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The Good Life?
For followers of Jesus in Australia today, there are two stories about the ‘good life’ battling for our hearts and minds. Our culture’s story says that happiness comes through the accumulation of more stuff. By contrast, the Christian story invites us to be content in the grace of a loving God and to find purpose and meaning in the service and love of others.
Many of us long to be free from our captivity to consumption. But the cultural forces driving us to want more seem so powerful and all-encompassing that it feels complex (or even impossible) to choose a different way.
The six streams outlined below provide a framework for us to engage together in a conversation, to move through the complexity, and to chart a path to a different future – a future where we are free to make different choices and to experience the flourishing that comes from living out Jesus’ vision of a truly ‘good life’.
Consumerism has become a great idol of our age and convinced us that meaning and purpose is found in an ever-increasing consumption of stuff and experiences.
There’s an urgent need for Christians to recapture God’s vision of the good life, with love of God and neighbour and the stewardship of His good creation.
Consumerism has led us to pursue excess rather than ‘enough’.
We are amongst the richest people in the world, yet we are busier, lonelier and less satisfied with what we have. We must move from a desire for ‘excess’ to ‘enough’.
The way we consume is seriously damaging our physical and mental wellbeing leaving us stressed and sick.
Despite the advancements in medical technology we are increasingly burdened by chronic disease, anxiety and depression. How could our physical and mental health improve if our hearts and minds could be at rest?Discover More >
Consumerism is damaging our relationships leaving us lonely and disconnected.
Despite increased access to communication technologies, travel and income to spend on social activities we have become lonelier and more disconnected than ever before.
Our consumption prevents us from caring for the earth and its creatures.
The explosion in economic activity of people has put unprecedented stress on the environment. Climate change, harm to animals, and the loss of biodiversity is the result.
Our consumption impacts people across the globe. Often for the worse.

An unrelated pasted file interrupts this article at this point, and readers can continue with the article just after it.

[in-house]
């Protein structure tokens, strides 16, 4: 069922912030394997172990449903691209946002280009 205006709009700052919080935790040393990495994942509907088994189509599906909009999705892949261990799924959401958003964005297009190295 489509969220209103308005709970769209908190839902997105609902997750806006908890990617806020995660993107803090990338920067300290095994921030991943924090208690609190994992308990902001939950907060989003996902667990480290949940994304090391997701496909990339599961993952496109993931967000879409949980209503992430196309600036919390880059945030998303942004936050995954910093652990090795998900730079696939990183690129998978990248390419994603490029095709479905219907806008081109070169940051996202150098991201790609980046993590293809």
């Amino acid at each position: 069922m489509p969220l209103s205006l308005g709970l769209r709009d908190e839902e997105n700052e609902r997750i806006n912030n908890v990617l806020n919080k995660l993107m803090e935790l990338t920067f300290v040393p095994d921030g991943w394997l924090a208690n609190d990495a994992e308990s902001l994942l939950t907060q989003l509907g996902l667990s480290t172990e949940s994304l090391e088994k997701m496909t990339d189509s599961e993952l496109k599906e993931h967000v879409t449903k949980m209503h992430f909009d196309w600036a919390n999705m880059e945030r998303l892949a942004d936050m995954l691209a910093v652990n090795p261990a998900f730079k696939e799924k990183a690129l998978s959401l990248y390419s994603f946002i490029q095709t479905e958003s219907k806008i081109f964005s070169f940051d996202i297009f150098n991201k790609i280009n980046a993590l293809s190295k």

Though the things we consume we are connected to people across the planet. Too often this has led to exploitation, enslavement and harm for their communities.Discover More >
Our consumerism has prevented us from ensuring all people have enough.
The world is materially richer and more ‘prosperous’ than it has ever been, yet hundreds of millions still lack the basics they need to survive and flourish.
We want to fully and deeply understand
the impact of consumerism in
our life and how it impacts
our relationship with God,
with others and with
the world around us.Read More >
We want to amplify the good work
that is being done to address consumerism.
We will share the best of what’s available
and advocate that more companies
and policy makers adopt
best practice. Read More >
We want to imagine and create together.
To find new ways and solutions
for individuals, communities and society
to live the good life under Christ
even within a society
consumed by consumerism. Read More >
Do our consumption choices in any way reflect our commitment to Jesus and His Kingdom values? Consumed exists to help us better align our choices as consumers with our faith commitment. I whole-heartedly recommend Consumed as a space for Christians to connect and find new pathways forward.
When we make lifestyle changes and challenge consumption, we model a better way to the world around us and join a growing movement of change-makers. The challenges we face are too urgent for us simply to stop there. Together, we can also speak up and inspire others to act.
Consumed invites us to re-imagine the world as a God intends. A world that pursues relationships over greed, justice over competition, and sacrifice over self-interest.
Many people don’t realise that their spending and investment choices have the potential to help or harm other people in the world. Christian Super is pleased to support this initiative to encourage Australians to make better choices.